What’s more is that self love should never be mistaken for arrogance. There is a big difference between being comfortable in your own skin and putting others down in order to elevate yourself. One of my all time favourite quotes is ‘accept what you can’t change and change what you can’t accept’. Realising your self worth and letting go of the things that are beyond your control acts as a large weight being lifted off of your shoulders and is ultimately the best thing that can happen to you. Once more people begin to realise their own self worth and encourage others to do the same, only then do I believe the world will become a slightly better place.

-Mash x

American Sweetheart

This is a short story I began writing for my Creative Writing class at University. It’s also my first attempt at writing a murder mystery, which I am hoping to continue writing in further depth allowing myself to develop the plot and characters. 

‘In the summer of my 13th year I fell out the tree dad told me not to climb. I didn’t climb it because I was the type of kid who enjoyed climbing trees. I climbed it because I saw what looked like an American Goldfinch amongst the branches. Seeing as I was only three birds short of having a full collection of all those native to New Jersey, I took the risk. Dad would later roll his eyes at my explanation for disobeying him and mutter what sounded like ‘why can’t you just be normal’ under his breath. We never truly saw eye to eye, me and dad. He was always a man’s man who’s hobbies included fishing, football and sharing a beer with the guys. I was the opposite.  He loves me, sure. I’m his son after all. But he never got me. Pam used to say it’s because my IQ was a lot higher than his.

Arriving at the hospital, the first thing I noticed was the smell. A mixture of old people and antiseptic with an undertone of bleach. I don’t remember much about what the doctors said about my head injury. All I remember thinking about was the goldfinch I missed. Three stitches and an ice cream cone from a friendly nurse later, I was excused. Before we left dad insisted on discussing my injury further, leaving me alone with my thoughts in the waiting room. Everything in the hospital appeared to be different shades of grey, including the people. Dull pieces of art were lazily hung up on the walls for, what I assume, was an attempt to brighten things up. This place served depression cold. That’s when I heard the voice that would change everything. ‘What happened to your head?’ I turned to see a girl around my age sat two seats down. A mess of blonde curls sat on her head which appeared to be streaked with reddish hues complimenting her otherwise pale face. I wondered why she was here as she appeared to look healthy. ‘Well? Do you talk?’ she spoke again. ‘Oh um, I fell out of a tree. I was – um- looking for a bird and I fell – so um yeah‘  Her brown eyes scanned my face and she burst into an infectious laugh. I couldn’t help but notice how her eyes weren’t the boring kind of brown. They were the kind that melted into rays of gold when the light hit them. ‘Bird watching!? That’s the weirdest thing I’ve ever heard! You’re funny’ I was mentally prepared to ignore this girl and drown out her mean words, like I usually do with people. She continued ‘It sounds pretty neat though! I’m in here cos my mama is a nurse and I’m waiting for her to finish her shift and take me home. Say, you look awful familiar’ For some reason, despite the fact I was silent throughout most of this conversation, she kept talking. ‘Oh where are my manners!? I’m Pam by the way. Pamela Judith Scott but only my ma calls me that when she’s angry,’ She stretched out her pale hand which held a homemade friendship bracelet. I mirrored her actions. ‘M-Michael.’ ‘Michael what?’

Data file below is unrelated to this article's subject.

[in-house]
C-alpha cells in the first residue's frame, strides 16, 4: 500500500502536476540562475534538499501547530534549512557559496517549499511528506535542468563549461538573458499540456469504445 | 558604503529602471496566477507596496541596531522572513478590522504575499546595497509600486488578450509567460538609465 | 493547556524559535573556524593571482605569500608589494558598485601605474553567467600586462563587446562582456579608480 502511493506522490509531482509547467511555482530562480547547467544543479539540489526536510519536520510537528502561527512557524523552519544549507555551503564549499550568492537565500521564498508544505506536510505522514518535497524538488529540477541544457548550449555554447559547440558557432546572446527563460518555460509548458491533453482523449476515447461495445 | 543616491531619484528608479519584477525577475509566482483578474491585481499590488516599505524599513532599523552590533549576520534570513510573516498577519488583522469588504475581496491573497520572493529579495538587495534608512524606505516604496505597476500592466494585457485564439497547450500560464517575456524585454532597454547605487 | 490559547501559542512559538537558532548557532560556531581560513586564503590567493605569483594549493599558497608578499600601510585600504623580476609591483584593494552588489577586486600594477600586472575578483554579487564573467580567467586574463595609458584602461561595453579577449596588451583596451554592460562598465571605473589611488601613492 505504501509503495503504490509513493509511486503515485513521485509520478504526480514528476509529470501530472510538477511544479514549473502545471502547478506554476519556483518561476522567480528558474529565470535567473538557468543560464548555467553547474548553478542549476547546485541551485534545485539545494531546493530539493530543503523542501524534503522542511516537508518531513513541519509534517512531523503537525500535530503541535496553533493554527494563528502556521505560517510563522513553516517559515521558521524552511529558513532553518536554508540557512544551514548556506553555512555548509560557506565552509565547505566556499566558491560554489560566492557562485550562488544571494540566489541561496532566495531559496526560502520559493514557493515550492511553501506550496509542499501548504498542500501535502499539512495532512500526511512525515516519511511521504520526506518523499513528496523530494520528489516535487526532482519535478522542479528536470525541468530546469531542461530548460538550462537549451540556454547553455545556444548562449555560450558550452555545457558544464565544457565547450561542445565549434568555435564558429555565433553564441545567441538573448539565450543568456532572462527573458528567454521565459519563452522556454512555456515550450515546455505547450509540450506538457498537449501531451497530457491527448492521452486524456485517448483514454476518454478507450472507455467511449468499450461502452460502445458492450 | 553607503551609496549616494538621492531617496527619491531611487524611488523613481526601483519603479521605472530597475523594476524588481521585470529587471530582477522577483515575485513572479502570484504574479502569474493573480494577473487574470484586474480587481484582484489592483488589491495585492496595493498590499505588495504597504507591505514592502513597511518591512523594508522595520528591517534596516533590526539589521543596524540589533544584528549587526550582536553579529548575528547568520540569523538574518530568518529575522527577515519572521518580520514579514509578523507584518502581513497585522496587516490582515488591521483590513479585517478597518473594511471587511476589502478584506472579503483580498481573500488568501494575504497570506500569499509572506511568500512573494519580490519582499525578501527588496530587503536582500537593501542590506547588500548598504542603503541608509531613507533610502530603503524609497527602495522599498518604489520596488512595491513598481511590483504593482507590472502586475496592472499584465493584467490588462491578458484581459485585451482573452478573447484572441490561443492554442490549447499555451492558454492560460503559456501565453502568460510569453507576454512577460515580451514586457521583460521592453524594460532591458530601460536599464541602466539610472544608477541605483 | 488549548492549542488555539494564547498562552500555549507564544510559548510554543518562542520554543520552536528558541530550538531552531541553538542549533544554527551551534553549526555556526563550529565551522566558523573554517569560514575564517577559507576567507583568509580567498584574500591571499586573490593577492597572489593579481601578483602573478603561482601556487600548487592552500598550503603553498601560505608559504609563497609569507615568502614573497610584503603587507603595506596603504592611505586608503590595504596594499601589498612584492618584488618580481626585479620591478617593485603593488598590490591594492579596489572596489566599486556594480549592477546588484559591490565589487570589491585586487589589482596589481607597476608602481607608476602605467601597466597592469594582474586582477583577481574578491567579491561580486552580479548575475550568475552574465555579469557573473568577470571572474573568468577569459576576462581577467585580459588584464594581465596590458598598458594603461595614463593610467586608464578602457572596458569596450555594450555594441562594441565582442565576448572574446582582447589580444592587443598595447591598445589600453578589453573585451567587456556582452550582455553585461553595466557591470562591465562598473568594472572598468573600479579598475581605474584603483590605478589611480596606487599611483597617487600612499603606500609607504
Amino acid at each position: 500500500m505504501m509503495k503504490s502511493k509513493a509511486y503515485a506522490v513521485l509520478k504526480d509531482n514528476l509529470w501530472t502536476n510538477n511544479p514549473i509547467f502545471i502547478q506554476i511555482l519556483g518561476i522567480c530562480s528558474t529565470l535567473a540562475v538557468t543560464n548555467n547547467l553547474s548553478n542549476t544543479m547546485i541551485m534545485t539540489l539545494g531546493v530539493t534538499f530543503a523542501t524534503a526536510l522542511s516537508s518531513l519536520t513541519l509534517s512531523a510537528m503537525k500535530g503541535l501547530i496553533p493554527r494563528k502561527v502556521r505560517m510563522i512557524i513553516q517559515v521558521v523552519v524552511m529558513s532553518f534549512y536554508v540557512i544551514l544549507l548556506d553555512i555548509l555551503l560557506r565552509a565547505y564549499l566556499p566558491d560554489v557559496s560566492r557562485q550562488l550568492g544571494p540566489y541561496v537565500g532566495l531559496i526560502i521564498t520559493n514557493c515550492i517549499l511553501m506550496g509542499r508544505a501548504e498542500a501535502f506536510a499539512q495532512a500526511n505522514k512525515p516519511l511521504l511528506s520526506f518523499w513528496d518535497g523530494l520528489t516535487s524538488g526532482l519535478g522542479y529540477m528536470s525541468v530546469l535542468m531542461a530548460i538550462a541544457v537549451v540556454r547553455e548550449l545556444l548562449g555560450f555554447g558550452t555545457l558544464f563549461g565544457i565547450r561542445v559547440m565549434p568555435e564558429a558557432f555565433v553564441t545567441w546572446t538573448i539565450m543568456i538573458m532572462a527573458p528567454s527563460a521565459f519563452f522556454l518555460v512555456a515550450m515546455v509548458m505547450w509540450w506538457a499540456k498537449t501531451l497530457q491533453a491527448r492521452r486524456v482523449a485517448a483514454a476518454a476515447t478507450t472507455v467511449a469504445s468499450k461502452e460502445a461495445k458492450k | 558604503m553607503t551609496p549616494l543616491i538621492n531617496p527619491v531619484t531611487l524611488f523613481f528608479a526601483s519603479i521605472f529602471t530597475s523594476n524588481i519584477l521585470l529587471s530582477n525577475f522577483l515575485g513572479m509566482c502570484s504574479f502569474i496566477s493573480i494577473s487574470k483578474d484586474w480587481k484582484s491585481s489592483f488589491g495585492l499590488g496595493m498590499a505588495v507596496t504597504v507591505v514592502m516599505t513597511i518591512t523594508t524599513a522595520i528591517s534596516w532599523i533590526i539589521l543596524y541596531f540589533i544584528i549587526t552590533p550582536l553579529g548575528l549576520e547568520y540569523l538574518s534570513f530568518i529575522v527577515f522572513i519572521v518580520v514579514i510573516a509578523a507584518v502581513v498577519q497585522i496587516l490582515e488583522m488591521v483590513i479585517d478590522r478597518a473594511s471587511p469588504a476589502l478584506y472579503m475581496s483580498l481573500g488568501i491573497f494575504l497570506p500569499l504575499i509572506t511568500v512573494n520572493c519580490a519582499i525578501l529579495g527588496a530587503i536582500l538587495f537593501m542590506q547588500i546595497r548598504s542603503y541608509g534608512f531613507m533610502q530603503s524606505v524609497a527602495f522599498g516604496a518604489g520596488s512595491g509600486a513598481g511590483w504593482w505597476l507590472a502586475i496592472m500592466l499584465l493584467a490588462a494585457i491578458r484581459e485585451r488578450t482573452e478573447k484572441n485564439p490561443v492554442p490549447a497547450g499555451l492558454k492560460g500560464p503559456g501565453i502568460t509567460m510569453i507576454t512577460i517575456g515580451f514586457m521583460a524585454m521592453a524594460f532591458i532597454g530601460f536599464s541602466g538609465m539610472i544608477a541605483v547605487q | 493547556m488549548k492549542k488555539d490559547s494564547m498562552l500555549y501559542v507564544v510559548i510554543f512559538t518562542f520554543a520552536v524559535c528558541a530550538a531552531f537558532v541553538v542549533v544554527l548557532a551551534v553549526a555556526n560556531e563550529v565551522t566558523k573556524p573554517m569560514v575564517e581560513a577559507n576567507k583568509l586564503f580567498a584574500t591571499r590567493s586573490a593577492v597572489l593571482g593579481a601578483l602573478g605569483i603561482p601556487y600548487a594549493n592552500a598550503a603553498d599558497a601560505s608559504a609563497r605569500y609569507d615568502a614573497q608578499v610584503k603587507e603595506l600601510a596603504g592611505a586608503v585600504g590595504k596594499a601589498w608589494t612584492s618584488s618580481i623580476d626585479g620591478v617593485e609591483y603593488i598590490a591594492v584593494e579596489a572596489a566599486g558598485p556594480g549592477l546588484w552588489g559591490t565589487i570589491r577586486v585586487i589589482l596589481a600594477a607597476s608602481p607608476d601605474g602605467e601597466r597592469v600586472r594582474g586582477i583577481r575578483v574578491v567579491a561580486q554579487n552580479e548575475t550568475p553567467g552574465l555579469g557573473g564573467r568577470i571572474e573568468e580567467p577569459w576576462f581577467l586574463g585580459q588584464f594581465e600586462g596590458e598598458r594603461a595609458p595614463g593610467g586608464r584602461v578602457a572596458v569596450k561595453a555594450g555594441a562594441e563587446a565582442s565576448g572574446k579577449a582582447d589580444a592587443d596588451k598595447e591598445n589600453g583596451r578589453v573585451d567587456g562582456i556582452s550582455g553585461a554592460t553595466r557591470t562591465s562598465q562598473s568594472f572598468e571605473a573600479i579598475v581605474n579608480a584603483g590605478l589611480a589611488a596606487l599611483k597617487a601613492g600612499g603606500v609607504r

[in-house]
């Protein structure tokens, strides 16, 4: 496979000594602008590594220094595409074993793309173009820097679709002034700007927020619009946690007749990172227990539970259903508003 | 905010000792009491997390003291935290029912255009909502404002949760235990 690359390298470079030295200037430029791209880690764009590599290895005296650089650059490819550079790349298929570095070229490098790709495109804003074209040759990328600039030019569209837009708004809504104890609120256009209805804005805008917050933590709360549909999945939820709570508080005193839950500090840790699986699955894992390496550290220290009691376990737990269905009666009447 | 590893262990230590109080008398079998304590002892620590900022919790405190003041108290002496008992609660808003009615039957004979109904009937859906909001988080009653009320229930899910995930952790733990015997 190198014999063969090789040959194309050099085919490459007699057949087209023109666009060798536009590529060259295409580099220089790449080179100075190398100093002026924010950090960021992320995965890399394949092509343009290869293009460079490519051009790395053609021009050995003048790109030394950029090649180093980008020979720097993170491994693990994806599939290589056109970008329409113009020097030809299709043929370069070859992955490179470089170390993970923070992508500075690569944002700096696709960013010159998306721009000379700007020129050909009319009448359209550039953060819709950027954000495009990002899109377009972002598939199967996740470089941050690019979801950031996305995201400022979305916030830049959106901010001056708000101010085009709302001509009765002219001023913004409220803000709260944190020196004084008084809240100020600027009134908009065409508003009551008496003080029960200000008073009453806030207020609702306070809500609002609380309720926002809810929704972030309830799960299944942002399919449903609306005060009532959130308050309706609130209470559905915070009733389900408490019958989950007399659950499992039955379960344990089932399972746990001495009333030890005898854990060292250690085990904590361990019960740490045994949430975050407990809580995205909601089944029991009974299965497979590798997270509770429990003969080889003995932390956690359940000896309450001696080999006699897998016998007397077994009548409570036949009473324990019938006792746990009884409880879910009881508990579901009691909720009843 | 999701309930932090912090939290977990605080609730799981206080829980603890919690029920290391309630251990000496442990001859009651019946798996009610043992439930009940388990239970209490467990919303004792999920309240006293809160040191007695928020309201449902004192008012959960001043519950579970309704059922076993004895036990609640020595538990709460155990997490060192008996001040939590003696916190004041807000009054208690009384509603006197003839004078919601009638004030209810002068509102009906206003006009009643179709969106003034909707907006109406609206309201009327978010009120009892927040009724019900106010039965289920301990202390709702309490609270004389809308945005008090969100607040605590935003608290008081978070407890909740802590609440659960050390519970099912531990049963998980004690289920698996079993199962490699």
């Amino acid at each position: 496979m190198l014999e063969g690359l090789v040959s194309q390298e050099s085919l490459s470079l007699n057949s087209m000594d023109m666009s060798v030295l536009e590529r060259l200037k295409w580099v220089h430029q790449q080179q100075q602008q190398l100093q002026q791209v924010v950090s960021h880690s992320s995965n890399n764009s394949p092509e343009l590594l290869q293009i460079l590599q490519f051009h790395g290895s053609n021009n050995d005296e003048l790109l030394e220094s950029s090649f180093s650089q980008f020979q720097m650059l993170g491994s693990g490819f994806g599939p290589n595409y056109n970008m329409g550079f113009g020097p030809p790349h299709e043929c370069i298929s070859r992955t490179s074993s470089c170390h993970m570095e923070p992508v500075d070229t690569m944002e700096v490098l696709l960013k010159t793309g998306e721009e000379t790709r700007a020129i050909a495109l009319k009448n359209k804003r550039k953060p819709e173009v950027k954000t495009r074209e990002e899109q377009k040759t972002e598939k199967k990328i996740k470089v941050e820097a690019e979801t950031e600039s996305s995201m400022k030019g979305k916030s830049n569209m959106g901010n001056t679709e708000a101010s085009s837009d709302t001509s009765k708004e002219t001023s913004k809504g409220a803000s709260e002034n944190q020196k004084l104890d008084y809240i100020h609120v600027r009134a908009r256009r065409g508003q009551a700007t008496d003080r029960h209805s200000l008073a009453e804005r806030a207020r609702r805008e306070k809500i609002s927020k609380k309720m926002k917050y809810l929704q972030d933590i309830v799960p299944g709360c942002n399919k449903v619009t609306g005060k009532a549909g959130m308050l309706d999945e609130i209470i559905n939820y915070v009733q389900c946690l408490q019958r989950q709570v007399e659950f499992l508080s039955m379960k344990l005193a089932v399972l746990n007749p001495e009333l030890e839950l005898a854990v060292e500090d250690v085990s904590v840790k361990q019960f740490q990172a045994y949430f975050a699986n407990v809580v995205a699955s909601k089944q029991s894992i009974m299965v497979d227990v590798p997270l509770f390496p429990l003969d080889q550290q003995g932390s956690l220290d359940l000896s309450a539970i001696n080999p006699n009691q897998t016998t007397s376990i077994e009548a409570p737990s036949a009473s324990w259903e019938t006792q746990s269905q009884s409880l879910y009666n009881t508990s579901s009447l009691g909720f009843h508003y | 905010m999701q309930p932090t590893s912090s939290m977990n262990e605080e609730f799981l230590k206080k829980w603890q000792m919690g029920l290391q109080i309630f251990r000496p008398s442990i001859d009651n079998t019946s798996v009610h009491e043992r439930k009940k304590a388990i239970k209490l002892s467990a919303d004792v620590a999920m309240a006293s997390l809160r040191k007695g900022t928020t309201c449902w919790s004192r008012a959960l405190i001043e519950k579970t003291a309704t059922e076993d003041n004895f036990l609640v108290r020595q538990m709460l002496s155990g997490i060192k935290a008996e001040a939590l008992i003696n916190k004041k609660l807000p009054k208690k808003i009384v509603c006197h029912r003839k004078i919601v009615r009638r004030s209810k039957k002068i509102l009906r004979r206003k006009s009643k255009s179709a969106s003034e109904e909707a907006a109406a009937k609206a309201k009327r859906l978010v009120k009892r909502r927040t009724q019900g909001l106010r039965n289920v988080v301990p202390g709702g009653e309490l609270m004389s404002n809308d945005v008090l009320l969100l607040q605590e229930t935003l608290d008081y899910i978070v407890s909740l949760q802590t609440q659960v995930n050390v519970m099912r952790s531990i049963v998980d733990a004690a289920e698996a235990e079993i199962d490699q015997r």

‘Clark! Mr Clark could you please answer the question?’ My attention was drawn back to the present by the overweight lawyer in front of me. His pug like face looked irritated at my lack of response. I muttered an apology and the case proceeded. ‘Mr Clark, once again I ask you where were you on the night of July 16th 1969?’  ‘Jenna Dunn’s party, sir. We were celebrating the moon landing.’ The fat lawyer interrogating me had beads of sweat visible on his bald patch every time he turned to face the jury. If Pam was here she would laugh at him and probably call him a fat phony. She’d say he didn’t really care about the murder, only about the pay check he’d get if he won the case. Thinking of Pam made me smile; something I hadn’t done in a few months. When something big hits the timeline of your life, it squeezes into the middle and splits it in two. From that point onwards you think of your life in terms of the before and after it happened. For me there were two big wedges in my timeline. The day I met Pam and the day Pam died… (To be continued) ‘